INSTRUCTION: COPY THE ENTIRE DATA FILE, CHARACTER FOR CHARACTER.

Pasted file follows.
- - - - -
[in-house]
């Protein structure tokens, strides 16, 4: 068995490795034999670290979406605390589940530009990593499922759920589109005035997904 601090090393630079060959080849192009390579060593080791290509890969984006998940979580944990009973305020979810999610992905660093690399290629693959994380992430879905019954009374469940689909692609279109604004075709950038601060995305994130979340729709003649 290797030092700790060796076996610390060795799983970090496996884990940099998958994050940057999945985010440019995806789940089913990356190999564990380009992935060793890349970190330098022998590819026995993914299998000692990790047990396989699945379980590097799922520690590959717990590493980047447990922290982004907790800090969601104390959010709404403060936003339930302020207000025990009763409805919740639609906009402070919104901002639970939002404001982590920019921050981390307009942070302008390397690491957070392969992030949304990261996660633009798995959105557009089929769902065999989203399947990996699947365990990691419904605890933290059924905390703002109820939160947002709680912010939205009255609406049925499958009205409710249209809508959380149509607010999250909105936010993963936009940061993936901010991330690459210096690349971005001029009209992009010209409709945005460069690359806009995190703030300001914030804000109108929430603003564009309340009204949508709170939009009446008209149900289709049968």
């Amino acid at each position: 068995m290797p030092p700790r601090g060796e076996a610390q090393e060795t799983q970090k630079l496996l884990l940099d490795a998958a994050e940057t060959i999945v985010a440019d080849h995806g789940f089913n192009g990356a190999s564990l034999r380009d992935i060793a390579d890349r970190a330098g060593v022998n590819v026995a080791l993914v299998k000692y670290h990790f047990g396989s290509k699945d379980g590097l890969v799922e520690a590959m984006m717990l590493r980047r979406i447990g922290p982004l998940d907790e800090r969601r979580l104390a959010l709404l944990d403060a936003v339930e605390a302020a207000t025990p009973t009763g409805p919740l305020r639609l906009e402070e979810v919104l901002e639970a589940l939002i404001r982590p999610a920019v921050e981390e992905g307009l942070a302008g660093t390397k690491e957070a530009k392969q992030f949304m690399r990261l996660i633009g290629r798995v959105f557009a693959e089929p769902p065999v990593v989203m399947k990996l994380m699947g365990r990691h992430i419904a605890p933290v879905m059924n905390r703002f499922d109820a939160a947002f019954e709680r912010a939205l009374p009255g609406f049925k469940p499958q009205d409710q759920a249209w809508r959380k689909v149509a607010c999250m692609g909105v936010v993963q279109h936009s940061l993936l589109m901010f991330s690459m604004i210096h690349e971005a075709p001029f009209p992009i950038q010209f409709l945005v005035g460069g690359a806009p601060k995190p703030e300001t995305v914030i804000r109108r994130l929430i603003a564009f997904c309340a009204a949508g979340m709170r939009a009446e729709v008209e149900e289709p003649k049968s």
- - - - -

[in-house]
């Protein structure tokens, strides 16, 4: 068995490795034999670290979406605390589940530009990593499922759920589109005035997904 601090090393630079060959080849192009390579060593080791290509890969984006998940979580944990009973305020979810999610992905660093690399290629693959994380992430879905019954009374469940689909692609279109604004075709950038601060995305994130979340729709003649 290797030092700790060796076996610390060795799983970090496996884990940099998958994050940057999945985010440019995806789940089913990356190999564990380009992935060793890349970190330098022998590819026995993914299998000692990790047990396989699945379980590097799922520690590959717990590493980047447990922290982004907790800090969601104390959010709404403060936003339930302020207000025990009763409805919740639609906009402070919104901002639970939002404001982590920019921050981390307009942070302008390397690491957070392969992030949304990261996660633009798995959105557009089929769902065999989203399947990996699947365990990691419904605890933290059924905390703002109820939160947002709680912010939205009255609406049925499958009205409710249209809508959380149509607010999250909105936010993963936009940061993936901010991330690459210096690349971005001029009209992009010209409709945005460069690359806009995190703030300001914030804000109108929430603003564009309340009204949508709170939009009446008209149900289709049968």
């Amino acid at each position: 068995m290797p030092p700790r601090g060796e076996a610390q090393e060795t799983q970090k630079l496996l884990l940099d490795a998958a994050e940057t060959i999945v985010a440019d080849h995806g789940f089913n192009g990356a190999s564990l034999r380009d992935i060793a390579d890349r970190a330098g060593v022998n590819v026995a080791l993914v299998k000692y670290h990790f047990g396989s290509k699945d379980g590097l890969v799922e520690a590959m984006m717990l590493r980047r979406i447990g922290p982004l998940d907790e800090r969601r979580l104390a959010l709404l944990d403060a936003v339930e605390a302020a207000t025990p009973t009763g409805p919740l305020r639609l906009e402070e979810v919104l901002e639970a589940l939002i404001r982590p999610a920019v921050e981390e992905g307009l942070a302008g660093t390397k690491e957070a530009k392969q992030f949304m690399r990261l996660i633009g290629r798995v959105f557009a693959e089929p769902p065999v990593v989203m399947k990996l994380m699947g365990r990691h992430i419904a605890p933290v879905m059924n905390r703002f499922d109820a939160a947002f019954e709680r912010a939205l009374p009255g609406f049925k469940p499958q009205d409710q759920a249209w809508r959380k689909v149509a607010c999250m692609g909105v936010v993963q279109h936009s940061l993936l589109m901010f991330s690459m604004i210096h690349e971005a075709p001029f009209p992009i950038q010209f409709l945005v005035g460069g690359a806009p601060k995190p703030e300001t995305v914030i804000r109108r994130l929430i603003a564009f997904c309340a009204a949508g979340m709170r939009a009446e729709v008209e149900e289709p003649k049968s």